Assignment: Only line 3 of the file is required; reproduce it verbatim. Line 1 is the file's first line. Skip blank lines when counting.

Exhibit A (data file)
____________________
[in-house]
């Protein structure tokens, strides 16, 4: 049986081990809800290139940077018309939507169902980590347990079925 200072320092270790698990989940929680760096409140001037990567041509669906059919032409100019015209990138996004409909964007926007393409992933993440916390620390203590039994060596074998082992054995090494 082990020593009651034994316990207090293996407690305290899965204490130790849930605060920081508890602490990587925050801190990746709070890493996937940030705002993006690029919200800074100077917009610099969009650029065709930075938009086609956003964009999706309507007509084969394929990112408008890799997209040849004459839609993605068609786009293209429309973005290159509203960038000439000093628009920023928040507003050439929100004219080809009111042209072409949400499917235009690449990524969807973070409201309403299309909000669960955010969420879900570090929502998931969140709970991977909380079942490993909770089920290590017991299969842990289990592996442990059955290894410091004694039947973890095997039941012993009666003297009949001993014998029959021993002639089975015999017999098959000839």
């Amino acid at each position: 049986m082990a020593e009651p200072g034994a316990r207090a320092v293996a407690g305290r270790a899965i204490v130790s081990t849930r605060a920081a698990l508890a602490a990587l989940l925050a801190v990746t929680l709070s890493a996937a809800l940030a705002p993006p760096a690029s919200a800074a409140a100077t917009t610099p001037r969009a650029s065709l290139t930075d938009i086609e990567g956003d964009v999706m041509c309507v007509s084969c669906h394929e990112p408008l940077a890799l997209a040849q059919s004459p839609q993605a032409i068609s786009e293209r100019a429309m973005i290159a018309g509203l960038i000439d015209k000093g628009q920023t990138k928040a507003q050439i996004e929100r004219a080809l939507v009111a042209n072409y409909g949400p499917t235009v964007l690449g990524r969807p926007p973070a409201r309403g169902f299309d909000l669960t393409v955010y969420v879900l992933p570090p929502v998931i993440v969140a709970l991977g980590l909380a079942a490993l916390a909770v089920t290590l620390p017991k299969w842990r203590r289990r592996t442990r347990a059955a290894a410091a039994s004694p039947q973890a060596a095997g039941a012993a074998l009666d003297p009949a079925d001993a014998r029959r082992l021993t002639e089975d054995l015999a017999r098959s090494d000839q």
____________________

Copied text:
């Amino acid at each position: 049986m082990a020593e009651p200072g034994a316990r207090a320092v293996a407690g305290r270790a899965i204490v130790s081990t849930r605060a920081a698990l508890a602490a990587l989940l925050a801190v990746t929680l709070s890493a996937a809800l940030a705002p993006p760096a690029s919200a800074a409140a100077t917009t610099p001037r969009a650029s065709l290139t930075d938009i086609e990567g956003d964009v999706m041509c309507v007509s084969c669906h394929e990112p408008l940077a890799l997209a040849q059919s004459p839609q993605a032409i068609s786009e293209r100019a429309m973005i290159a018309g509203l960038i000439d015209k000093g628009q920023t990138k928040a507003q050439i996004e929100r004219a080809l939507v009111a042209n072409y409909g949400p499917t235009v964007l690449g990524r969807p926007p973070a409201r309403g169902f299309d909000l669960t393409v955010y969420v879900l992933p570090p929502v998931i993440v969140a709970l991977g980590l909380a079942a490993l916390a909770v089920t290590l620390p017991k299969w842990r203590r289990r592996t442990r347990a059955a290894a410091a039994s004694p039947q973890a060596a095997g039941a012993a074998l009666d003297p009949a079925d001993a014998r029959r082992l021993t002639e089975d054995l015999a017999r098959s090494d000839q």